Date of Graduation

8-2014

Document Type

Thesis

Degree Name

Master of Arts in English (MA)

Degree Level

Graduate

Department

English

Advisor

Lisa Hinrichsen

Committee Member

David Jolliffe

Second Committee Member

Beth Schweiger

Keywords

African American, Discourse, Literacy, Literature, Reading, Writing

Abstract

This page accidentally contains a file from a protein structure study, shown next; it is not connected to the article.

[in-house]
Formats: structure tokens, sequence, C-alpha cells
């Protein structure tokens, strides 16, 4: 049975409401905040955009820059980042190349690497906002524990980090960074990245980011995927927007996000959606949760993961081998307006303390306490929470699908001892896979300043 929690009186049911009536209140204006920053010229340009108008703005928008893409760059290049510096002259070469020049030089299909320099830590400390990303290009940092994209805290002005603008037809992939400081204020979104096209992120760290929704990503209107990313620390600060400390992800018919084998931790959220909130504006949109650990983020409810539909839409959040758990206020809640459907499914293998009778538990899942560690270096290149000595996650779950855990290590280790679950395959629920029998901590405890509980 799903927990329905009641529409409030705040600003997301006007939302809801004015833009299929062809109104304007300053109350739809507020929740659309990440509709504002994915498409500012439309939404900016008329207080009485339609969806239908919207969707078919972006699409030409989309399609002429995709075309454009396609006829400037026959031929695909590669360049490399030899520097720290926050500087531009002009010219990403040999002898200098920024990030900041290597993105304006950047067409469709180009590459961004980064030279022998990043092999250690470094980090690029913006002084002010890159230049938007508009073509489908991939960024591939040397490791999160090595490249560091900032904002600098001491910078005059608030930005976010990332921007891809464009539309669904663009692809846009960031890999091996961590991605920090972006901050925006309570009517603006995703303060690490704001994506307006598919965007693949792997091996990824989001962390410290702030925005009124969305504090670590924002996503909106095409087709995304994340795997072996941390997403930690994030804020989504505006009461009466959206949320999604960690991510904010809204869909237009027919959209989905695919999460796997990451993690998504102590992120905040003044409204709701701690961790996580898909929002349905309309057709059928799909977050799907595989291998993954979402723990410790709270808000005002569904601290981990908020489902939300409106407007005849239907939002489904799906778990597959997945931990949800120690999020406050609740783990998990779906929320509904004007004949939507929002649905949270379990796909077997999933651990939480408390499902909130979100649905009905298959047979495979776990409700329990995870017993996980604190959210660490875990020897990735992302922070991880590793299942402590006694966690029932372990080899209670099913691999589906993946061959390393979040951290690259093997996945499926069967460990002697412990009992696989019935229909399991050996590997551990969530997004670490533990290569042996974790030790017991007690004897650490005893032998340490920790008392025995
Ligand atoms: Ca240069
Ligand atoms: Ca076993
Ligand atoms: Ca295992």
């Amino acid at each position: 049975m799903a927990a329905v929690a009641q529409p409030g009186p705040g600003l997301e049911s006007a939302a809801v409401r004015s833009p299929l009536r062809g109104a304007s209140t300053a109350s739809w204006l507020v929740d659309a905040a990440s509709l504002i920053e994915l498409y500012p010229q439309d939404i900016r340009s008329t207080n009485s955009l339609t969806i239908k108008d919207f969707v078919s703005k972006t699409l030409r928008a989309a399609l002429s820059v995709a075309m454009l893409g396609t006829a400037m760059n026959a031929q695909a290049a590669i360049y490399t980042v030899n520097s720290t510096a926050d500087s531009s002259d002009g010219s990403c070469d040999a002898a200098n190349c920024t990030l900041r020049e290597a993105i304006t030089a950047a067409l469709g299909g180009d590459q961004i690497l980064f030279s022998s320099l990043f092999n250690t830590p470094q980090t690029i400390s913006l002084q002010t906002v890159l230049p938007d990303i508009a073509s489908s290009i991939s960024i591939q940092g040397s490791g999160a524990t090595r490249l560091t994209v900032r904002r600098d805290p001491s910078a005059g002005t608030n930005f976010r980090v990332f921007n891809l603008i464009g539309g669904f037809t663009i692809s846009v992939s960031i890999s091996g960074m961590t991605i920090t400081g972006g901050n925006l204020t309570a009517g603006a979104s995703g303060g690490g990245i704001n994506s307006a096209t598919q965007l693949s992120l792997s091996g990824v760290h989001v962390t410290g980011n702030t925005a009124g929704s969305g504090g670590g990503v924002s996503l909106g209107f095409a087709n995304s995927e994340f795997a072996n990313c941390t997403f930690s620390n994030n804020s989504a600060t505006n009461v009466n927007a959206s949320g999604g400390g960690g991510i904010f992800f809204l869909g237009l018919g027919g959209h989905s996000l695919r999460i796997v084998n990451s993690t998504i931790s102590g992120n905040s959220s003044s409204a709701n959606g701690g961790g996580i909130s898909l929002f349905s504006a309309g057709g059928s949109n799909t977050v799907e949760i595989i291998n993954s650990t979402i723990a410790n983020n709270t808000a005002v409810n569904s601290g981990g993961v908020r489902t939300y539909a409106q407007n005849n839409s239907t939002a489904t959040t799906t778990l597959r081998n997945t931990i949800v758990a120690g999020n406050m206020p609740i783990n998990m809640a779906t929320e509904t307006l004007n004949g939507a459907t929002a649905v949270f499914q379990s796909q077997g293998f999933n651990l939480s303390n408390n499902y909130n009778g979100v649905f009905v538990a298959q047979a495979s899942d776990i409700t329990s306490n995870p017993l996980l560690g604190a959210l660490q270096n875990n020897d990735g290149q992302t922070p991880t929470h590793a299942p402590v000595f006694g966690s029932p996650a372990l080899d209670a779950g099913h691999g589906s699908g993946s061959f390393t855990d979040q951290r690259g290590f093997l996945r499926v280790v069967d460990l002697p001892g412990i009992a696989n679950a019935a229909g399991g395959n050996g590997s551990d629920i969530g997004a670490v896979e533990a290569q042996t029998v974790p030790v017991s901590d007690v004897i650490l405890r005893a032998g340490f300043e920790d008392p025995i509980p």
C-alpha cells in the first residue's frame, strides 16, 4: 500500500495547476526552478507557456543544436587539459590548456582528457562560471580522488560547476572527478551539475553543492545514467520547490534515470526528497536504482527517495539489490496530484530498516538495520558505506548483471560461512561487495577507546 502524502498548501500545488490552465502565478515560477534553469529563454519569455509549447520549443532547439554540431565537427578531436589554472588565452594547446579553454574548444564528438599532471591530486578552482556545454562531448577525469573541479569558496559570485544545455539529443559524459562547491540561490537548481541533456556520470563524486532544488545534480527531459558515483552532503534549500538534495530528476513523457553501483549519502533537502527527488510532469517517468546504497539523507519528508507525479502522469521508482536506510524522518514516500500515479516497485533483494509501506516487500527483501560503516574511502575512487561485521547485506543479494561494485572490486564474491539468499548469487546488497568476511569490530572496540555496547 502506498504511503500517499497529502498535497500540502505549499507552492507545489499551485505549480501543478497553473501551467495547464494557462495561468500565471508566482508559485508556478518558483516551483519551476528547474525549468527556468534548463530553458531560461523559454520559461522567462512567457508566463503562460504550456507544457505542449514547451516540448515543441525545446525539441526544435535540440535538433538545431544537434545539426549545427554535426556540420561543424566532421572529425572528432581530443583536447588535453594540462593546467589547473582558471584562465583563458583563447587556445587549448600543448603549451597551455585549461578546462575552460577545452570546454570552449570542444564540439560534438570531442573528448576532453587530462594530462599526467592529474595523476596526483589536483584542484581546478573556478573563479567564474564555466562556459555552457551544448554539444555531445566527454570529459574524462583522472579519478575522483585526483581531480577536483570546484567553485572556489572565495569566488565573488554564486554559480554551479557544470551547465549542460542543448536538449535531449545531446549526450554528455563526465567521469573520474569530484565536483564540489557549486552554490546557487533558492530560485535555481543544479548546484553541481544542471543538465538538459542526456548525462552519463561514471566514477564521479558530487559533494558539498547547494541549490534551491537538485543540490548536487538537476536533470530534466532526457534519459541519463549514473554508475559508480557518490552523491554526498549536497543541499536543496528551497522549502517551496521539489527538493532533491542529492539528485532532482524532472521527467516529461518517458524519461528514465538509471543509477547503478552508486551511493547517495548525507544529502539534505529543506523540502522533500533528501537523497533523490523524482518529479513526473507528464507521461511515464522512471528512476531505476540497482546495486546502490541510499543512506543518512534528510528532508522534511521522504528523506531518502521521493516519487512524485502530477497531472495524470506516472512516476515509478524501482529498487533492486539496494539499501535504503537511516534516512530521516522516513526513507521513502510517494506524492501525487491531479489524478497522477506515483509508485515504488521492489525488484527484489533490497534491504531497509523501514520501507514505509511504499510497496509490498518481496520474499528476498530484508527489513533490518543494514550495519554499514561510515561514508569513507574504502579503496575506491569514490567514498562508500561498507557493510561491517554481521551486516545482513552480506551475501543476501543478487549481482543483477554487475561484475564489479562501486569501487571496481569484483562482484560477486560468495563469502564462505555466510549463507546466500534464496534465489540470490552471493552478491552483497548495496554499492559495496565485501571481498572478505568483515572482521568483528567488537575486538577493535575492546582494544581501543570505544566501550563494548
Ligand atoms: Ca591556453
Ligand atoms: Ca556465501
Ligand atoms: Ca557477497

The American South has long been a region associated with myth and fantasy; in popular culture especially, the region is consistently tied to skewed notions of the antebellum South that include images of large plantation homes, women in hoop skirts, and magnolia trees that manifest in television and film representations such as Gone With the Wind (1939). Juxtaposed with these idealized, mythic images is the hillbilly trope, reinforced by radio shows such as Lum and Abner, and films such as Scatterbrain (1940). Out of this idea comes the southern illiteracy stereotype, which suggests that southerners are collectively unconcerned with education and the pursuit of knowledge. In an effort to examine this idea in the context of literature, this thesis addresses the historical research done in this field that argues southerners were reading and writing. Further, this thesis analyzes three southern novels in which the protagonists use their literacy skills to manage issues in their lives. Maya Angelou's I Know Why the Caged Bird Sings (1969) presents the author's narrative of using literacy as an outlet for the trauma she experiences in her life, including racism and sexual abuse. Erna Brodber's 1994 novel Louisiana provides an interesting look at a young woman's attempts to enter unfamiliar multicultural southern communities. In the process, she must learn new literacies as she works to complete the oral history project she is assigned and embrace the Caribbean and southern cultures she encounters. Finally, Bitter in the Mouth (2010) by Monique Truong features a young Vietnamese woman coping with synesthesia and racial difference in North Carolina. These differences cause her to rely heavily on the written word, primarily letters, a form that is revealed to be incredibly significant to managing her entire life. Overall, the question that must be asked about the South is not "Were they literate?" but "How did they use literacy?" For the southerners discussed, literacy is a skill, a social practice, and a tool that helps overcome trauma, navigate culture, and communicate more effectively.